From the Booking Desk:
Last week, I posted the BOLO Books Top Reads of 2016 list. Each of those books would make wonderful holiday gifts for the readers in your life.
But that got me to thinking about what books from 2016 these authors might suggest as highlights of the year. And so, rather than speculate, I asked.
Below you will find responses from most of the authors on my list. Like their own novels, these books too would make wonderful gifts for others or for yourself this holiday season.
Lisa Lutz’s The Passenger. This is the crime novel you give to crime fiction devotees without question, but also to those who’ve never read a crime novel in their lives because it will convert them utterly. Relentless, ingenious, emotionally complicated, and studded with humor and pathos. It’s a chase story at heart, a woman-on-the run story, but maybe also – in this year above any other – it says a great deal more about gender and survival.
This year has been tumultuous in many ways. Our nation is divided. Xenophobia and bigotry are on the rise. Hateful, dehumanizing rhetoric once confined to the darkest corners of the internet has entered the mainstream. That’s why if I could recommend just one book this year, it would be Colson Whitehead’s The Underground Railroad. It’s a harrowing, stunningly realized work of fiction that literalizes the titular railroad and uses a young slave’s journey toward freedom to explore every facet of the most shameful period in American history. I only wish the novel didn’t seem so timely.
Joe Ide’s IQ: With its street poetics and truer-than-life characters, this beautifully spun first novel is gonna blow through the crime fiction world like a firehose-blast of fresh air. Joe Ide has that rarest of writerly skills—a wholly unique voice, one that is at once irreverent and compelling, moving and incisive.
Ann Hood’s The Book The Matters Most. Full disclosure: Ann is a close friend. But I love this novel because it believes that books can save our lives — as do I. And on top of everything else, Ann solves a mystery that the reader might not even realize is a mystery. She is that rare literary writer who loves crime novels and feels no need to condescend to them.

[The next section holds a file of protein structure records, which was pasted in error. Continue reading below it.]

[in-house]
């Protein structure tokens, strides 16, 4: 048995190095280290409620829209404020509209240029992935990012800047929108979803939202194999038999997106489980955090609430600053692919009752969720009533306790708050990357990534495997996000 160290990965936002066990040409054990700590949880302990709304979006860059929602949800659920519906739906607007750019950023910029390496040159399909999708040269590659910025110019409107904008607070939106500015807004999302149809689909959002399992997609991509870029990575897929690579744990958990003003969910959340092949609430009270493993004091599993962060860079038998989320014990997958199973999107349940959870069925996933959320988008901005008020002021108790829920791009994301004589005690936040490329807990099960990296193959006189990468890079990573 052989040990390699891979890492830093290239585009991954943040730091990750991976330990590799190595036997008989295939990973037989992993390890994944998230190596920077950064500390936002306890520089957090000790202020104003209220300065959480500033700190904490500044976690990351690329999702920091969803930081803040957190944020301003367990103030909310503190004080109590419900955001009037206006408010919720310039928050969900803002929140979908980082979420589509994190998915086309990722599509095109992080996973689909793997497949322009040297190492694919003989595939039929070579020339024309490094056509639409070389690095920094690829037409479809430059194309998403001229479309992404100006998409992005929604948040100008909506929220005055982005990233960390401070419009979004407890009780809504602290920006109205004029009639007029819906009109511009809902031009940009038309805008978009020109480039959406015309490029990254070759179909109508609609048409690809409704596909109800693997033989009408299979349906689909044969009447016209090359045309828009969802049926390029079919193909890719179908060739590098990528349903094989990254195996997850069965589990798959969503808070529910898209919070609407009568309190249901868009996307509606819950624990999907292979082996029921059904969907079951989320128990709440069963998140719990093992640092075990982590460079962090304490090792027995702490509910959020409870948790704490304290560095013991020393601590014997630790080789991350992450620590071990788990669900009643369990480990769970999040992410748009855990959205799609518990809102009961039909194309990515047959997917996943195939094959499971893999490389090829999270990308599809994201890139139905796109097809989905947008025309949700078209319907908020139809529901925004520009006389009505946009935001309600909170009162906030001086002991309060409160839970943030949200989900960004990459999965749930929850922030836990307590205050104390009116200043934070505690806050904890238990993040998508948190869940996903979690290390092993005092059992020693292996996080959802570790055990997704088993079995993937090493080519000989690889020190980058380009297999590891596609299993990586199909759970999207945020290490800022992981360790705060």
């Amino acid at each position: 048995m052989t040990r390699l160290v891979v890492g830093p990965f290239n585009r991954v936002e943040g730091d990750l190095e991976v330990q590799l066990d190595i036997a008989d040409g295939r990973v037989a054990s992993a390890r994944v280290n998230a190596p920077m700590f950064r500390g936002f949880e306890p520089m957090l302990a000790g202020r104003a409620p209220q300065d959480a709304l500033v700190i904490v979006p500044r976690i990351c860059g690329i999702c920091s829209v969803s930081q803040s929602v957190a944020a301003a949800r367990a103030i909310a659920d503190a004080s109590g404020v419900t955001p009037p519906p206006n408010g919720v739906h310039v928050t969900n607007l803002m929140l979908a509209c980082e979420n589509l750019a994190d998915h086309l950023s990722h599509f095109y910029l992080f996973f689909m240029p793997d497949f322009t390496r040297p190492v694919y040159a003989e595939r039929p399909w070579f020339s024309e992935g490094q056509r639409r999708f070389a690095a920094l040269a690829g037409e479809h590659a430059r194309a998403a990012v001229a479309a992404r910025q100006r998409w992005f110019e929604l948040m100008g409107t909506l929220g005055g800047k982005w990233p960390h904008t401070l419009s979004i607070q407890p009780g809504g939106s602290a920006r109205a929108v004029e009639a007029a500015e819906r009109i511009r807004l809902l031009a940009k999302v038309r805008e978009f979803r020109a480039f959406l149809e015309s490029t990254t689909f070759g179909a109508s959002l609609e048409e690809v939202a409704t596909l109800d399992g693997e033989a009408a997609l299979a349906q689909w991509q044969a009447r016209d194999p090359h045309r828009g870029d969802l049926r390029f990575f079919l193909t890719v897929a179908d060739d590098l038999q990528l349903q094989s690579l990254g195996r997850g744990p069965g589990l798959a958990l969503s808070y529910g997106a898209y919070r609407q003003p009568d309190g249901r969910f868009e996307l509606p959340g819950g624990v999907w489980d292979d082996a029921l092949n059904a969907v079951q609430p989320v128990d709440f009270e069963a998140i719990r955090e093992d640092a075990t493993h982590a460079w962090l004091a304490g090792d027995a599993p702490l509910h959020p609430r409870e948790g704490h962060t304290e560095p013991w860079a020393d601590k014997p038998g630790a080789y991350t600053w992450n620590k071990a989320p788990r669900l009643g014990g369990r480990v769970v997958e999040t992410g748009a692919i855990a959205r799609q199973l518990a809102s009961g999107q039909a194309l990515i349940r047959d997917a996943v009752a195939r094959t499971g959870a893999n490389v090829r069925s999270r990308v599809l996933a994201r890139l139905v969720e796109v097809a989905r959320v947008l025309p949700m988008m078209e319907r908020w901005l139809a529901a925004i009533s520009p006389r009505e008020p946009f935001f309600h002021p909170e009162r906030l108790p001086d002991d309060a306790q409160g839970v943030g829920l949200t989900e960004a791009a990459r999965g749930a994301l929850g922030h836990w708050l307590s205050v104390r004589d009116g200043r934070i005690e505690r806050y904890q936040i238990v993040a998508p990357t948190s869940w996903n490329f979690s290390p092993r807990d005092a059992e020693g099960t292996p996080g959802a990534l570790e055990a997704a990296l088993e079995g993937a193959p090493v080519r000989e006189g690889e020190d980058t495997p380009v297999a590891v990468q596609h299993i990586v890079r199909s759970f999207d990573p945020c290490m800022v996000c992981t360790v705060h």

It’s been an astonishing year for crime novels, but the one that repeatedly made my hair stand on end was Sabine Durrant’s brilliant Lie With Me. It takes the unreliable narrator trope to a whole new level. I think I shouted “Noooo! Don’t!” out loud at least half a dozen times. I’ve always been a huge fan of Durrant’s, but this book is pretty much word-and-pitch perfect.
Evicted by Matthew Desmond (nonfiction): Desmond, a sociologist, spent years living in a Milwaukee trailer park so he could study what really happens when low-income Americans lose their housing. The book shatters several myths about the underclass and reveals how much more challenging life has become for renters over the last few decades, as people are forced so spend so much for a roof over their heads that they can’t cover much else. For myself, a novelist interested in crime and social problems, Desmond’s book reveals how important it is for us to fully understand the lives of others, and not fall back on outdated ideas of how and why people make the decisions they make.
Hank Phillippi Ryan
Here’s my choice: Reacher Said Nothing by Andy Martin. I didn’t know what to expect, and bought it with a kind of apprehensive curiosity, wondering if this idea could possibly work–Martin shadows Lee Child through the writing of Make Me. This brilliant Boswellian chronicle turns out to be one of the most instructive and educational (and affectionate) books about writing I’ve read in a long time. (It’s also got a lot of fun insider stuff.)
I have read so many wonderful books this year. It would be tough to pick out one of the best, but I can certainly give a big shout-out to a book that stood out. Sam Wiebe’s Invisible Dead was so refreshing, and original, and beautifully dark that I found myself re-reading several scenes over and over. I could not put it down. It’s a Vancouver crime novel, but can just as easily be any city, because the story is big, and Wiebe’s exciting new protagonist, Dave Wakeland has a way of staying with you long after you have read. I recently heard from a reliable source that it was picked up by a major US publisher for distribution, so to all my friends in America, that means it’ll be easier to get!